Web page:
Kind of a barcamp sundae with cloud flavored toppings. May 25, 2010. Free! More here.
Technorati Tags: cloudcamp
Updated March 21: crossed out ‘conferences’ because I don’t do a good job of listing those.
Boulder, Colorado, has a great tech scene, that I’ve been a peripheral member of for a while now. I thought I’d share a few of the places I go to network. And by “network”, I mean learn about cool new technologies, get a feel for the state of the scene (are companies hiring? Firing? What technologies are in high demand?) and chat with interesting people. All of the events below focus on software, except where noted.
NB: I have not found work through any of these events. But if I needed work, these communities are the second place I’d look. (The first place would be my personal network.)
User groups: Boulder Java Users Group, Boulder Linux Users Group, Rocky Mountain Adobe Users Group, Denver/Boulder Drupal Users Group, Denver Java Users Group others updated 11/12 8:51: added Denver JUG
Meetups (of which BDNT, covered above, is one)
Except for Ignite, everything above is free or donation-based. The paid conferences around Colorado that I know about, I’ll cover in a future post.
What am I missing? I know the list is skewed towards Boulder–I haven’t really been to conferences more than an hours drive from Boulder.
Do you use these events as a chance to network? Catch up with friends? Learn about new technologies, processes and companies?
I helped Brian Timoney, of the Timoney Group present last night at the Boulder Denver New Tech Meetup. It was my second experience presenting at BDNT. (I presented in Jan of 2008 on GWT.) But it was my first time at BDNT Denver–down at the Tivoli.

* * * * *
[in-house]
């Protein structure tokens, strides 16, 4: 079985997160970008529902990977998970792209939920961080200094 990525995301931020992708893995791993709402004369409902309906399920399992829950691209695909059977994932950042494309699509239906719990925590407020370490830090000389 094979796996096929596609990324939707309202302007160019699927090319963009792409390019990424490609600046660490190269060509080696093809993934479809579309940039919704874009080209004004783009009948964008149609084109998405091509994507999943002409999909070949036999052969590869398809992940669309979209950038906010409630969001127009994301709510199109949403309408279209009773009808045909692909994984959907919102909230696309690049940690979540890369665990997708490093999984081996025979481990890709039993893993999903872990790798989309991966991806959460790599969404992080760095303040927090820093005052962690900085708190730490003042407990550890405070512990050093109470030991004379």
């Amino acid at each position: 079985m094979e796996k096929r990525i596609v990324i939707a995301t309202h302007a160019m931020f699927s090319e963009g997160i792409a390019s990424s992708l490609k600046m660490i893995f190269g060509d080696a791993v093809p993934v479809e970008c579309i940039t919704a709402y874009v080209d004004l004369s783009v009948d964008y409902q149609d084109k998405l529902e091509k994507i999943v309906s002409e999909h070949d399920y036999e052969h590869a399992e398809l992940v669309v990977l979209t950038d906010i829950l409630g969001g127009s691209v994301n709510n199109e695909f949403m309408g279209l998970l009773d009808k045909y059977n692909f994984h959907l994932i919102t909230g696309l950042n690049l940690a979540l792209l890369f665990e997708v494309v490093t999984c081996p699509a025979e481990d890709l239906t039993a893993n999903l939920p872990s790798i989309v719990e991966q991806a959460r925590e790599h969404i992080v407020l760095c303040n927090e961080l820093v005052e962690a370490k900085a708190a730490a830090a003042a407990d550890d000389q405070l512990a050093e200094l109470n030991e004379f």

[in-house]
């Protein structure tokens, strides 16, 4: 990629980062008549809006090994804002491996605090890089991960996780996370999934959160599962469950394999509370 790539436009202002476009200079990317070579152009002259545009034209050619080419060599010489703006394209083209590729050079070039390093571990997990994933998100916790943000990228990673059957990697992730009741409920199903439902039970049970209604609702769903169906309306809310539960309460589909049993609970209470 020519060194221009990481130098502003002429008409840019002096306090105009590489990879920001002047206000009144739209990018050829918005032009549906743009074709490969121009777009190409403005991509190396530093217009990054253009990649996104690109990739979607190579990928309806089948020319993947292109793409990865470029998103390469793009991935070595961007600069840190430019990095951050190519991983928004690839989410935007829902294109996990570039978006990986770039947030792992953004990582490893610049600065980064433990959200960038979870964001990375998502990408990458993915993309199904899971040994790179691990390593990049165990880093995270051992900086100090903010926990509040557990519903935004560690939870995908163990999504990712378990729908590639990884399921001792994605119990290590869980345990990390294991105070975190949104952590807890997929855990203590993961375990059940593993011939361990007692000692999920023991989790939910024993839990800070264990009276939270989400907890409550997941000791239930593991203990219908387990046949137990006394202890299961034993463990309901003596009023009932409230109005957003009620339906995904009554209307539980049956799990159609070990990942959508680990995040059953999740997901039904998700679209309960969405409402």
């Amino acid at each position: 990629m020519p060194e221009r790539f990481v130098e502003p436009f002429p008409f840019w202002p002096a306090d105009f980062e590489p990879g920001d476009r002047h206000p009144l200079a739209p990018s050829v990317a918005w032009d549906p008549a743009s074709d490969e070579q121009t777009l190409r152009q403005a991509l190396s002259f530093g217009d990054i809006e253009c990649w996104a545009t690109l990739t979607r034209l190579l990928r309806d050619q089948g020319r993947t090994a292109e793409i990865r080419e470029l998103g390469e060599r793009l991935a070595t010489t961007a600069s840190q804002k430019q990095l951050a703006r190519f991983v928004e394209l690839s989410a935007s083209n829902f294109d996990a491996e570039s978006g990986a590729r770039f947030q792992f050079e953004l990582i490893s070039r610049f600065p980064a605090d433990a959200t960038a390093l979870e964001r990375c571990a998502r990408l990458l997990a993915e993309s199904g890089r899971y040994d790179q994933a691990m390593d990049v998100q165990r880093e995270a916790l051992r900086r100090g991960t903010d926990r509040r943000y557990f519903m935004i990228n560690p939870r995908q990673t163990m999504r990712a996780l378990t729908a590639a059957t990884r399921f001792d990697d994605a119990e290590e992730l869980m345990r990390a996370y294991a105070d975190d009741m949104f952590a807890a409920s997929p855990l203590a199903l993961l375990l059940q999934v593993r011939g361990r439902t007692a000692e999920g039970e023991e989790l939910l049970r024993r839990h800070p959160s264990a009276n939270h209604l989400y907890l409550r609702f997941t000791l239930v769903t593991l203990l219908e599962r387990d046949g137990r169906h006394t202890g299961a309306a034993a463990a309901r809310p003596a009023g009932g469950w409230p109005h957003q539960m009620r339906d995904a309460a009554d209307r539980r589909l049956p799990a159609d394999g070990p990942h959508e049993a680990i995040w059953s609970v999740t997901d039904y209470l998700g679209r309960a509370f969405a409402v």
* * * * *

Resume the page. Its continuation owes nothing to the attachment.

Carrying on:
Co-presenting is always different than presenting alone. I actually had a pretty small role in the presentation–I mostly just drove the demo (underwater navigation with Google Earth to visualize sonar coverage data–it’s very cool, but I don’t feel comfortable putting the demo login up–contact me if you want to see it). I worked with Brian on the presentation format. Brian has deep knowledge of GIS concepts (he recently ran a workshop at GIS In the Rockies), but he’s used to having more time to cover concepts, and 5 minutes just enforces a certain brevity.
We had a mentor–Josh Fraser of EventVue took some time to run through our presentation with us. It was really great to have a third party, especially one in tune with the BDNT, give us feedback. As I told Robert Reich last night, we went into the mentoring session with one presentation, and left with an entirely different one. If you’re thinking about presenting at BDNT, please get a mentor (and you might have to ping the organizers a few times to get one–we did).
If I ever present at BDNT again, I’ll follow the format we arrived at:
However, one of the difficulties in presenting for 5 minutes to a varied audience is that it is hard to know what knowledge to assume (about, say, GIS). I talked to some people after the presentation, and it seemed like we assumed our exposition of the problem was better than it actually was. I guess one way to address that would be to have a 30 sec intro spiel that you could deliver or not deliver based on a show of hands. Not sure if there are other ways to deal with this issue.